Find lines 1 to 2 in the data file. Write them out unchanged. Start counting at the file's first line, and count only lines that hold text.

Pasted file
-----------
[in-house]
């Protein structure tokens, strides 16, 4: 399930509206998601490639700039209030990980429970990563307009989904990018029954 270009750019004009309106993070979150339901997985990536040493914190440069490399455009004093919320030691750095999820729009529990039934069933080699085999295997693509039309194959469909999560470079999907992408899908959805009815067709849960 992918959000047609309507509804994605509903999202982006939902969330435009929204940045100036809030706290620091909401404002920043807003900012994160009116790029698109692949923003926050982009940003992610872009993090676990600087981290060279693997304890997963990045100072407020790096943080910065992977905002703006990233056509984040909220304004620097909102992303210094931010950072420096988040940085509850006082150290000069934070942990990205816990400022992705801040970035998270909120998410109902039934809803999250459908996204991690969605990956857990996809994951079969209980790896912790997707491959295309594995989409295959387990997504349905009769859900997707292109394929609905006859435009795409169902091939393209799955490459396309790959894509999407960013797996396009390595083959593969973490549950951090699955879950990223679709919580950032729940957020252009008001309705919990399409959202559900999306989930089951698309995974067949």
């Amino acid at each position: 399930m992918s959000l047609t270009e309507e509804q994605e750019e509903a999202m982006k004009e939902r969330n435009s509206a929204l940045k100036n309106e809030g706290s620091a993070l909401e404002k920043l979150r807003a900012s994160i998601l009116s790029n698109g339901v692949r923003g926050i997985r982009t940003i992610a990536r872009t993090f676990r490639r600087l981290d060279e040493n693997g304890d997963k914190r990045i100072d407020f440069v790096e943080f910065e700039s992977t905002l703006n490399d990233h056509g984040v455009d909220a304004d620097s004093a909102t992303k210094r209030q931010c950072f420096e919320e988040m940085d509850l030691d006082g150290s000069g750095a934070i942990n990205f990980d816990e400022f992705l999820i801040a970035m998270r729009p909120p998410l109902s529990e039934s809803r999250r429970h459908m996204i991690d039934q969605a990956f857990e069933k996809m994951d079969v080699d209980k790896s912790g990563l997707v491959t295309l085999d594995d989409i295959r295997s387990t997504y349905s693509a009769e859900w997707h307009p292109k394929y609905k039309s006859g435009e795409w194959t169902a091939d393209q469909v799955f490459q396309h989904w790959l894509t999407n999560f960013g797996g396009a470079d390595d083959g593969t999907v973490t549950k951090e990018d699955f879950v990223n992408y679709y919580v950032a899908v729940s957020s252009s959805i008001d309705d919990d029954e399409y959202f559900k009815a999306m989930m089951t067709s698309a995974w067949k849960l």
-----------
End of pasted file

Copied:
[in-house]
């Protein structure tokens, strides 16, 4: 399930509206998601490639700039209030990980429970990563307009989904990018029954 270009750019004009309106993070979150339901997985990536040493914190440069490399455009004093919320030691750095999820729009529990039934069933080699085999295997693509039309194959469909999560470079999907992408899908959805009815067709849960 992918959000047609309507509804994605509903999202982006939902969330435009929204940045100036809030706290620091909401404002920043807003900012994160009116790029698109692949923003926050982009940003992610872009993090676990600087981290060279693997304890997963990045100072407020790096943080910065992977905002703006990233056509984040909220304004620097909102992303210094931010950072420096988040940085509850006082150290000069934070942990990205816990400022992705801040970035998270909120998410109902039934809803999250459908996204991690969605990956857990996809994951079969209980790896912790997707491959295309594995989409295959387990997504349905009769859900997707292109394929609905006859435009795409169902091939393209799955490459396309790959894509999407960013797996396009390595083959593969973490549950951090699955879950990223679709919580950032729940957020252009008001309705919990399409959202559900999306989930089951698309995974067949």